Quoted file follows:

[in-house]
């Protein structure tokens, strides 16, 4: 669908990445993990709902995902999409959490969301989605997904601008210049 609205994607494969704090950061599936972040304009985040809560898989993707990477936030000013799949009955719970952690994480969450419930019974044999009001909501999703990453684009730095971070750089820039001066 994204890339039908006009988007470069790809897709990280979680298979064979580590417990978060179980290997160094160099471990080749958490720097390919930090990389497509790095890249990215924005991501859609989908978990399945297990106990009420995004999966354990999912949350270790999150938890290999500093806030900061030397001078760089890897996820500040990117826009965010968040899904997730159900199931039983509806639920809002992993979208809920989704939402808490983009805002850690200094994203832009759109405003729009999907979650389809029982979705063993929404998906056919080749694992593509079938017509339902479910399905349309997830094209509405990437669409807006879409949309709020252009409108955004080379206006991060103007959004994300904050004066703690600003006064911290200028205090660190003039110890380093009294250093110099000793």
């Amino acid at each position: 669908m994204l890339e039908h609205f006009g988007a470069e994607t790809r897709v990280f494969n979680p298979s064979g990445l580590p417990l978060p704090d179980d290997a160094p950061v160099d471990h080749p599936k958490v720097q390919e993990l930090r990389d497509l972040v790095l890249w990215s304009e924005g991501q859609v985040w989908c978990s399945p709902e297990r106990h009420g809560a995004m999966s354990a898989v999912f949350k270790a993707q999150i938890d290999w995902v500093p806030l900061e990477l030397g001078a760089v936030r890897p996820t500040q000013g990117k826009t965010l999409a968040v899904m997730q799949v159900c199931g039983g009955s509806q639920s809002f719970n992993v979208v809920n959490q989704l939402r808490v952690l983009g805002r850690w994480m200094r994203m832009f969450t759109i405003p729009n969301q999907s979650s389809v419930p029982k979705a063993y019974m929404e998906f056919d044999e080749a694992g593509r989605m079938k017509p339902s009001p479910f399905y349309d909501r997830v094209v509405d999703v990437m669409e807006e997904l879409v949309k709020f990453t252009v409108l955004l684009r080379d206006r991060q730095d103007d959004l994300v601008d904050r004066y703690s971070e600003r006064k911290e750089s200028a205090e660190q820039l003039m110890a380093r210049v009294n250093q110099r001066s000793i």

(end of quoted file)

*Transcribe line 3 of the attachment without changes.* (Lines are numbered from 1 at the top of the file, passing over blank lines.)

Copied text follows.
């Amino acid at each position: 669908m994204l890339e039908h609205f006009g988007a470069e994607t790809r897709v990280f494969n979680p298979s064979g990445l580590p417990l978060p704090d179980d290997a160094p950061v160099d471990h080749p599936k958490v720097q390919e993990l930090r990389d497509l972040v790095l890249w990215s304009e924005g991501q859609v985040w989908c978990s399945p709902e297990r106990h009420g809560a995004m999966s354990a898989v999912f949350k270790a993707q999150i938890d290999w995902v500093p806030l900061e990477l030397g001078a760089v936030r890897p996820t500040q000013g990117k826009t965010l999409a968040v899904m997730q799949v159900c199931g039983g009955s509806q639920s809002f719970n992993v979208v809920n959490q989704l939402r808490v952690l983009g805002r850690w994480m200094r994203m832009f969450t759109i405003p729009n969301q999907s979650s389809v419930p029982k979705a063993y019974m929404e998906f056919d044999e080749a694992g593509r989605m079938k017509p339902s009001p479910f399905y349309d909501r997830v094209v509405d999703v990437m669409e807006e997904l879409v949309k709020f990453t252009v409108l955004l684009r080379d206006r991060q730095d103007d959004l994300v601008d904050r004066y703690s971070e600003r006064k911290e750089s200028a205090e660190q820039l003039m110890a380093r210049v009294n250093q110099r001066s000793i």